The instructions are very good and I had no trouble in assembly by committing the radical act of actually paying attention to the instructions. I used kit parts only, other than Eduard pre-war US lap belts. Do not use a shoulder harness with this model, because US military aircraft before World War II were equipped only with lap belts.

With care in cleaning up parts, the model assembles nicely if you take your time and test fit test fit test fit. I had to trim the elevators so they would fit to the horizontal stabilizer so I could droop them, sanding off just a bit of the inner edge to get things to open up enough to move them. The engine took some fiddling and I ended up using Evergreen rod for details since the parts are really fragile and getting some of them off the sprue is close to impossible.

Be sure to put that baggage compartment door in place before attaching the fuselage halves together, because you have to trim it to fit and you want to be able to work it from both sides to get it to fit right.

The wing and fuselage sub-assemblies fit nicely. I rubber banded the wing around the tips to bring it in tight against the upper fuselage joint. When it set, all was in proper position and I didn’t have to use any filler.

Painting:

I used the kit-supplied masks for the canopy.

I gave the model an overall coat of Tamiya X-1 Gloss Black, thinned 50-50, for a primer coat then airbrushed Vallejo Aluminum overall. I painted the fabric control surfaces with Vallejo White Aluminum.

Decals:

I used the kit decals to do the airplane of the squadron commander of the 27th Pursuit Squadron of the 1st Pursuit Group. The kit decals are printed in Ukraine and are first-rate, melting into the surface detail with an application of Micro-Sol.

Final Assembly:

I assembled the landing gear and attached it, then attached the prop and the pitot tube.

Overall:

This kit thoroughly eclipises the Hobbycraft kits. It is accurate, and easy to assemble if you take your time and clean all the parts thoroughly. The result is a really first-rate addition to my Golden Age of Aviation model collection. Highly recommended to modelers experienced with limited-run kits.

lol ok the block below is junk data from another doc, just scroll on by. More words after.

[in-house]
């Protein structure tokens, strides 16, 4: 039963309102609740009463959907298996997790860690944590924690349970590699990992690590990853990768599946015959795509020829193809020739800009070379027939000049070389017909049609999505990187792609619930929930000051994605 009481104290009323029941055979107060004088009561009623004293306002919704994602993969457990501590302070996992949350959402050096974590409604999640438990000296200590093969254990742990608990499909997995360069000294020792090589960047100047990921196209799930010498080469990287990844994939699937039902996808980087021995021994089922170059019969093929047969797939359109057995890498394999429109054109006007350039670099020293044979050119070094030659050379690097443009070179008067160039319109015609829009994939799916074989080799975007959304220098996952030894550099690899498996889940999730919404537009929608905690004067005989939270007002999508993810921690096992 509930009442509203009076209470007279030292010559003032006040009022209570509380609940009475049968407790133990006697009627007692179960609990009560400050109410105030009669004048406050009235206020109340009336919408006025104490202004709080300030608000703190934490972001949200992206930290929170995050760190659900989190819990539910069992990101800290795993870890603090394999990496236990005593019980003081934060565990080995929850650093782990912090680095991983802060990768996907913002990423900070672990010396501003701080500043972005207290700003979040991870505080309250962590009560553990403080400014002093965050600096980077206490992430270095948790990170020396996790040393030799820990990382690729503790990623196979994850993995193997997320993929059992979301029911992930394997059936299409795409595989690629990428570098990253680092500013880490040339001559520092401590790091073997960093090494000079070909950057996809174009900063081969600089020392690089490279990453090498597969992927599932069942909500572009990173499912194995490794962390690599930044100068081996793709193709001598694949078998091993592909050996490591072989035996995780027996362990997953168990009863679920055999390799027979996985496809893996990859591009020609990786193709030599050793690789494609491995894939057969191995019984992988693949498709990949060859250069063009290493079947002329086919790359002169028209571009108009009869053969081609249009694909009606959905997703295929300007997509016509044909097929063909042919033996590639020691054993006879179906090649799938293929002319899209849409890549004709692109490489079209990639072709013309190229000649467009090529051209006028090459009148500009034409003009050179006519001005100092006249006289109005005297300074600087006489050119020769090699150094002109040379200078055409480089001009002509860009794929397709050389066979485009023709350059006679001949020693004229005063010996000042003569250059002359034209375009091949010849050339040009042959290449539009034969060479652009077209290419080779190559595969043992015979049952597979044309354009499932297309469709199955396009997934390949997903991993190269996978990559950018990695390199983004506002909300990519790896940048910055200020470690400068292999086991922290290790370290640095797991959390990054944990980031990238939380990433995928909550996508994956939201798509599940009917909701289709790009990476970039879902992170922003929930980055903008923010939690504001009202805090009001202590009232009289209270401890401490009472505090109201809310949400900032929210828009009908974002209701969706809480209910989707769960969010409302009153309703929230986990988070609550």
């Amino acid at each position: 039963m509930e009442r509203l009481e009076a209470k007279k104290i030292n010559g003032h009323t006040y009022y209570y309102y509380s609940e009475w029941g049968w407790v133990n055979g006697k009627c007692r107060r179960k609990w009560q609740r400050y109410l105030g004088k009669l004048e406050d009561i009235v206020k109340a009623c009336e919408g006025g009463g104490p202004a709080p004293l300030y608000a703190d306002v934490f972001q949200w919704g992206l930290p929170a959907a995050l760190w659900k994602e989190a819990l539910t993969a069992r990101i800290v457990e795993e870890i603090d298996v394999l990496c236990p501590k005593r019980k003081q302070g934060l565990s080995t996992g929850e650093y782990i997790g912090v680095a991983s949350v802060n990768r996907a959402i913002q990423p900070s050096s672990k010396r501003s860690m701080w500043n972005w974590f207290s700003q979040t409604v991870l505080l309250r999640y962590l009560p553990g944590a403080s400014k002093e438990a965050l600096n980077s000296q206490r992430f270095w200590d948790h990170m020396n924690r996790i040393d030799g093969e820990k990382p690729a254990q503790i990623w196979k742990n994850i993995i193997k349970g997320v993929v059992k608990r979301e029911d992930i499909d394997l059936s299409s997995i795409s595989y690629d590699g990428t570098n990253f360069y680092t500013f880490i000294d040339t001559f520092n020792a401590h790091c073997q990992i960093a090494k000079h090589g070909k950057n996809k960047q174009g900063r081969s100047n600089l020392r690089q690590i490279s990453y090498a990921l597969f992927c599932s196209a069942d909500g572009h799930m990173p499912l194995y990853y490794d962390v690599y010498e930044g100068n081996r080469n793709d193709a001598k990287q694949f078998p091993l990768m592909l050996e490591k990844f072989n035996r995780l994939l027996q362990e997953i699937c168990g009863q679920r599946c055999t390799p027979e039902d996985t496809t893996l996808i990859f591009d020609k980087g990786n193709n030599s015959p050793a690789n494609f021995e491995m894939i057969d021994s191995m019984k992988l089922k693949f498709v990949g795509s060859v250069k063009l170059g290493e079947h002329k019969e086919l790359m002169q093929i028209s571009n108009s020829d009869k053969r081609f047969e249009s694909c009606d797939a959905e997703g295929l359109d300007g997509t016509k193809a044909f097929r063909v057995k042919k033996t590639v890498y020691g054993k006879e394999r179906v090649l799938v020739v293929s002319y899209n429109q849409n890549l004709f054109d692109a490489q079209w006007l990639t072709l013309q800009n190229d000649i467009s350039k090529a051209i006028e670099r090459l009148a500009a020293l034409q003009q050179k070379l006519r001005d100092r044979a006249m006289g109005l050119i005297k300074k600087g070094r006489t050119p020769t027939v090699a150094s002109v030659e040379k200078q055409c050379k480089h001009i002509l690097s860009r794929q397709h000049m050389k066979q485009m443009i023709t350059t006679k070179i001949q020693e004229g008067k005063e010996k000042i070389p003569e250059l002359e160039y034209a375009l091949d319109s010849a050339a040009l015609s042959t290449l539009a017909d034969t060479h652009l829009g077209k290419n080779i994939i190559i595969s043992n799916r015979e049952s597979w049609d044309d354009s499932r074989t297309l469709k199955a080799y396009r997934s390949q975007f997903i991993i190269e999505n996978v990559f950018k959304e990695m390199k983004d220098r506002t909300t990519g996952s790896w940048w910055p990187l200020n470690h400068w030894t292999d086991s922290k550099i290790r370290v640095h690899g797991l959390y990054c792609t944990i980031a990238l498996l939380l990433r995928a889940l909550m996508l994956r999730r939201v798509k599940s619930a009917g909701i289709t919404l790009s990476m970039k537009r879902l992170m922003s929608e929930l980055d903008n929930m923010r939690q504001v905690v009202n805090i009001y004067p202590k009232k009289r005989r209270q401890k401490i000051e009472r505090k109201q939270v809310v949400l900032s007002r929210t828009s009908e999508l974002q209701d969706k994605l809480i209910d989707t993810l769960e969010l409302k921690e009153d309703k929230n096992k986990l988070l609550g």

9 additional images. Click to enlarge.


14 responses

  1. Good looking P-35 Tom.

  2. Nice work, Tom. It looks like a great kit.

  3. Another great model and equally thorough "historical" section, Tom!
    Thanks for the kit info, another Dora Wings winner here!

  4. Fantastic build of this little aircraft, Tom @tcinla
    Read your very informative article on Modelling Madness yesterday as well, great history writing of this aircraft.
    Another beautiful eye-catcher on the shelve.

  5. Beautiful! This fuselage shape has something to do with it. A bit anti-areodynamic, it's surprising that he accelerated to a speed of 300 miles per hour! I once heard the opinion about this machine as a good school trash 🙂 Did these machines take part in any combat action? I'm not sure, but I guess in Stockholm there is one in the museum, as an export version? What was the armament of this aircraft?

  6. Excellent work on a highly interesting aircraft, Tom! Very well done!

  7. Nice looking build, Tom.

  8. Nice work, Tom. Sleek looking build and another great write up.

  9. Nice work, Tom. It looks like a nice kit.

  10. It looks almost like an "eggplane" version of a Thunderbolt! A very interesting subject and a great finish, too.

  11. Very interesting plane and story. I must see the test pilot film now. Quite a cast With classical actors during a heroic time.
    My film library grows proportionally with the kits ! Thank god i have a spare room to put it all in !

  12. Very nice - that's a stumpy-looking aircraft, isn't it? I may need to get one of those Special Hobby kits to add the P-35 to my collection.

    • In the 30s, making an airplane "short coupled" was a way to increase speed. The downside was it affected controllability, so you see a short-coupled airplane like the early P-40s getting a "stretch" in the rear fuselage later in life for stability.